Switching on your car’s AC for a few minutes every week will help keep the system lubricated. We recommend running your air conditioning for at least 10 minutes at full power (on cold). This is especially important to do in Winter. If the system sits for long periods of time without use, this increases the risk of seals and hoses hardening or breaking, potentially causing leaks in the system. 

Keep It Clean

A simple way to help prolong the performance of your AC System is to regularly replace your cabin filter. This seemingly minor part is your evaporator’s first line of defence against the elements. It filters out the dust, dirt, leaves and other debris from outside, preventing it from entering the AC system and clogging up major components. Due to the nature of their function, they can become breeding grounds for bacteria and mildew. This is why we recommend getting them replaced every few years. 

It is important to note that in many vehicles, the cabin filter will only be filtering the air that is entering the vehicle from outside. If your AC System is on re-circulate is it pulling air from the cabin straight through to the evaporator. For this reason, we also recommend keeping the inside of your car free of pet hair, dirt and other debris (in particular the front seats).  

Should your system start to present some unusual smells or restricted airflow, this could be a sign of bacteria or mould in the system. Thankfully there are inexpensive Anti-Bacterial treatments that can be used to eliminate these contaminants. These treatments are great for keeping your AC system smelling fresh and free of allergens and other nasties.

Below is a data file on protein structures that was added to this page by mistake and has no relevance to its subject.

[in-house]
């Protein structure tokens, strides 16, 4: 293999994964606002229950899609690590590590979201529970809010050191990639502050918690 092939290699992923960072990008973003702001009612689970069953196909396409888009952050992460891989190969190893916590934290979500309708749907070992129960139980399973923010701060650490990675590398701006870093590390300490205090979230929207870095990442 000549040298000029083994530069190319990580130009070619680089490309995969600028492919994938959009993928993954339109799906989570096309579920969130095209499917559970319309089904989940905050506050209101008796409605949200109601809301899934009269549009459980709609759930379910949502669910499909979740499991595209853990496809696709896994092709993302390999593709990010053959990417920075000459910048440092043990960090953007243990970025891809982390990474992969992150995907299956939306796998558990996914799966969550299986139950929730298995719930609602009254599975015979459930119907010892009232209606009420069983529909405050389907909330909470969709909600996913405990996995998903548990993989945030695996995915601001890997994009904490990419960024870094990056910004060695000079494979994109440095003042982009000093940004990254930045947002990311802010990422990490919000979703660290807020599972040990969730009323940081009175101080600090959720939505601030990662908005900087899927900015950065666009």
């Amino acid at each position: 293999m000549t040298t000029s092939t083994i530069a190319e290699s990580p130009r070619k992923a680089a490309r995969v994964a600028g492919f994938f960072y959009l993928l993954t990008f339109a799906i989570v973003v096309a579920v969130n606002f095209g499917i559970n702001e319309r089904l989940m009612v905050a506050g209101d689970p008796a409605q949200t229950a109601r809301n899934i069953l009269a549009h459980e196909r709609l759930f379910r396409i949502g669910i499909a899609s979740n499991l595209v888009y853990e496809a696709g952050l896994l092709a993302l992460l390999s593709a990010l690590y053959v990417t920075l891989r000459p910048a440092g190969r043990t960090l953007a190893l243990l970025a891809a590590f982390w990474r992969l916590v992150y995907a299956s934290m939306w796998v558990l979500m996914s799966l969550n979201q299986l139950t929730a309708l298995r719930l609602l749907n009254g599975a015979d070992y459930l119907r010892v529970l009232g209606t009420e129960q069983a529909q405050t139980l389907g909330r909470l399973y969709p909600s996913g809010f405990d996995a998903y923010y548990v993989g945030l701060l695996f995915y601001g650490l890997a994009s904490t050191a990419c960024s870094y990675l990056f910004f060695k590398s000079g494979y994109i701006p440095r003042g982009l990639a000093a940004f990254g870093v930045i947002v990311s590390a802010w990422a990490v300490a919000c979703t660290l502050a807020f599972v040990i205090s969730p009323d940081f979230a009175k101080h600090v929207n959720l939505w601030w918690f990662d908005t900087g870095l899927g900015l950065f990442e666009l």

Dry the Evaporator

If you’ve been running the AC system non-stop this can cause moisture build up in the evaporator core. This can lead to a build-up of bacteria, mould or mildew. To prevent this, we recommend drying out the evaporator regularly by running the AC in defrost mode for 5-10 minutes. Another option is to turn the AC off (with the fan still running) a few minutes before you reach your destination. This gives the evaporator time to dry off excess moisture using the hot air from the engine.

Monitor for Changes

It is important to monitor your AC system for any changes in performance. This could be a change in how the system sounds when its running, or a strange smell coming from the vents, or a change in the air flow temperature. Noises can be a sign of mechanical fault, smells can be caused by bacteria build up and air flow can be affected by any number of things.

In almost all cases, the sooner the fault is identified the easier (and often cheaper) it is to repair. If faulty or damages components are left unattended to, they run the risk of damaging more components down the track. Consequential damage is all too common in AC systems. This is why we always recommend getting your vehicle assessed by a qualified technician as soon as you notice any changes in the performance of your AC system.   

Regular Servicing

Just like your car’s engine, the best way to keep your AC system at peak performance is to have it serviced regularly. Having your system thoroughly tested and inspected by qualified and licenced technicians is the best way to ensure its longevity. Regular servicing also helps to catch any issues or faults early, usually making it cheaper and easier to fix. 

Here at Accelerate Auto Electrics and Air Conditioning we offer a vide range of vehicle Air Conditioning services and repairs. Whether you are due for your next service, or have an existing problem with your car’s AC system, our licenced technicians can help. Give our team a call on 07 5479 6652 or contact us online here.